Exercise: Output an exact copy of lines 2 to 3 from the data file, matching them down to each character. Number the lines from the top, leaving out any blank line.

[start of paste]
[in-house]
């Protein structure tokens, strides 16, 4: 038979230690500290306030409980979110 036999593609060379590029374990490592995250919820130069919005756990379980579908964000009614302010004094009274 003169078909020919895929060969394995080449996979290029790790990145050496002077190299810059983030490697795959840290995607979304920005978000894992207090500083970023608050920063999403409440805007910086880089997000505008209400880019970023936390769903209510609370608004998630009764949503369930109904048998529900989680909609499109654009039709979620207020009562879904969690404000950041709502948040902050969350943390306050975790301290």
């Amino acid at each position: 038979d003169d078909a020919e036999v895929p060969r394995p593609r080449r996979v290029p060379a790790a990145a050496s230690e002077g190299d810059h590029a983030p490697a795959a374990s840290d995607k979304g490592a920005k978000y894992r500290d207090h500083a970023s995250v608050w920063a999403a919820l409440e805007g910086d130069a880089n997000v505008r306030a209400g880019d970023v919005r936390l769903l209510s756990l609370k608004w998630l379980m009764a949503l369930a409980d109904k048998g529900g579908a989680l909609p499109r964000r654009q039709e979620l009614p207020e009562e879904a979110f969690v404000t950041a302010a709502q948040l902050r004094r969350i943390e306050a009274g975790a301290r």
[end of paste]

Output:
């Protein structure tokens, strides 16, 4: 038979230690500290306030409980979110 036999593609060379590029374990490592995250919820130069919005756990379980579908964000009614302010004094009274 003169078909020919895929060969394995080449996979290029790790990145050496002077190299810059983030490697795959840290995607979304920005978000894992207090500083970023608050920063999403409440805007910086880089997000505008209400880019970023936390769903209510609370608004998630009764949503369930109904048998529900989680909609499109654009039709979620207020009562879904969690404000950041709502948040902050969350943390306050975790301290």
């Amino acid at each position: 038979d003169d078909a020919e036999v895929p060969r394995p593609r080449r996979v290029p060379a790790a990145a050496s230690e002077g190299d810059h590029a983030p490697a795959a374990s840290d995607k979304g490592a920005k978000y894992r500290d207090h500083a970023s995250v608050w920063a999403a919820l409440e805007g910086d130069a880089n997000v505008r306030a209400g880019d970023v919005r936390l769903l209510s756990l609370k608004w998630l379980m009764a949503l369930a409980d109904k048998g529900g579908a989680l909609p499109r964000r654009q039709e979620l009614p207020e009562e879904a979110f969690v404000t950041a302010a709502q948040l902050r004094r969350i943390e306050a009274g975790a301290r």